Breastfeeding: Debunking Diet Myths, part 1
Myth #1: Breastfeeding mothers must follow a special diet
When it comes to diet, breastfeeding mothers are inundated with advice on both what they should and shouldn’t eat. Most of these warnings are old wives tales. A woman’s body will provide the perfect food for her baby despite her own imperfect diet. Very little of what we eat directly affects the composition of our breast milk. Of course the mother will feel better if she eats a healthy, well balanced diet, but she doesn’t have to in order to produce enough milk or good enough milk. Though breastfeeding mother’s are advised to consume 500 calories more than when they are not breastfeeding, researchers in developing countries found that it takes three weeks of near famine conditions until the quantity or quality of mother’s milk is compromised. Women with eating disorders such as anorexia or bulimia will need close monitoring. Otherwise, a woman should eat according to hunger.
Enjoy those forbidden foods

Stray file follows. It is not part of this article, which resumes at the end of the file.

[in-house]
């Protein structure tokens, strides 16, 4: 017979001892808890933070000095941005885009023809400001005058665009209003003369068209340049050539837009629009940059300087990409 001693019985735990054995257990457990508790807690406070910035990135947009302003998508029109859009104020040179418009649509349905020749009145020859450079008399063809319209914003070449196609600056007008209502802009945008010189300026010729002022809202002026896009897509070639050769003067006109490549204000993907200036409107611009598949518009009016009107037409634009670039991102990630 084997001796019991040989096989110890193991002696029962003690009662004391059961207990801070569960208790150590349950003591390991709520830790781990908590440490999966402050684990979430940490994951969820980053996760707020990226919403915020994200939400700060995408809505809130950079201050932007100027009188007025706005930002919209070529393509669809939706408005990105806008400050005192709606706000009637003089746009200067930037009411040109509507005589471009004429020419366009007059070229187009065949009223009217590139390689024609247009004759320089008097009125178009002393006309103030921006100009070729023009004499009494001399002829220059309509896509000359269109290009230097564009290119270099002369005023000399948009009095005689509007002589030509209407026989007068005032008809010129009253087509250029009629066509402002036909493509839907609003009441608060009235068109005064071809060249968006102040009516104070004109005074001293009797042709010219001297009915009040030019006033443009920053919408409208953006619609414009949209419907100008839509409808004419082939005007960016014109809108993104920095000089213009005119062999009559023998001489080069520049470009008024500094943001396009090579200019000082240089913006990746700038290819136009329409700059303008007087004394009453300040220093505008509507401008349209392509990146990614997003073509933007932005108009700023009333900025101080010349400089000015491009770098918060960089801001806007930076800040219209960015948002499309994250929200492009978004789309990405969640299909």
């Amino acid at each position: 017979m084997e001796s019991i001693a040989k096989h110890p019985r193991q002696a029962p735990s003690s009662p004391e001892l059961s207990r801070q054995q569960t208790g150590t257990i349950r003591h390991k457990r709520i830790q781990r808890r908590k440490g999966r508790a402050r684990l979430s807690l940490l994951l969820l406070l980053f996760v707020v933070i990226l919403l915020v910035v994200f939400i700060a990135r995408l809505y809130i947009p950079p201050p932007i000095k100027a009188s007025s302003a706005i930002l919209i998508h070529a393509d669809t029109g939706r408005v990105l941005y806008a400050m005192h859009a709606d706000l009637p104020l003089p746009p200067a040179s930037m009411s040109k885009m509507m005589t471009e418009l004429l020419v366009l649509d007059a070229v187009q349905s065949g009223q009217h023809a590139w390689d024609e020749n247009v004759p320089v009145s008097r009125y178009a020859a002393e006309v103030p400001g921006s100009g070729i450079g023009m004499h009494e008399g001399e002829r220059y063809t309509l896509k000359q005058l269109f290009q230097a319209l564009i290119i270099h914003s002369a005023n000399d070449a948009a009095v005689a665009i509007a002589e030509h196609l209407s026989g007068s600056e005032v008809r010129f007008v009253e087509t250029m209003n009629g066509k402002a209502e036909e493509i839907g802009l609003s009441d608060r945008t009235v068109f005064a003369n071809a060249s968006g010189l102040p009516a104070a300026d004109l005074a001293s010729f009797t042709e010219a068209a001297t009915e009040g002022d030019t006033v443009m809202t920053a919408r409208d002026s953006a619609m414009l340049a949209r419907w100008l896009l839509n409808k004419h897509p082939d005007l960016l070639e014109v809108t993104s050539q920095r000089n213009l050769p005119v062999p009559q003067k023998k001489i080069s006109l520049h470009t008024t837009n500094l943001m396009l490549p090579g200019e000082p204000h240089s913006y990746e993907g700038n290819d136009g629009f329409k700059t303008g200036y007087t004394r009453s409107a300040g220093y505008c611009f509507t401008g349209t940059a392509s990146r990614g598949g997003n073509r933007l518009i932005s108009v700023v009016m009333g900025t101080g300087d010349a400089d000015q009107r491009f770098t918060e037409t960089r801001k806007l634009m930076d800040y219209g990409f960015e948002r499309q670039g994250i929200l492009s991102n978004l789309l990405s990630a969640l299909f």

Despite the rumors, there is no list of forbidden foods. Eat what you like and avoid what you don’t, even if someone advised you to eat it. Too often a baby’s discomfort is blamed on what the mother has eaten and the real cause is ignored. Before a mother is advised to eliminate certain foods, a pediatrician and a lactation consultant should explore all other causes. If you do need to eliminate foods, this should also be done with a specialist and not by hear say. You may be surprised to find that what bothers your baby is different than what people have told you. Just as there are no set rules for eating, there are none for drinking either. It is important to drink when you are thirsty. A breastfeeding mother needs to drink to stay hydrated, like everyone else. Your milk supply is not dependent on how much you drink.
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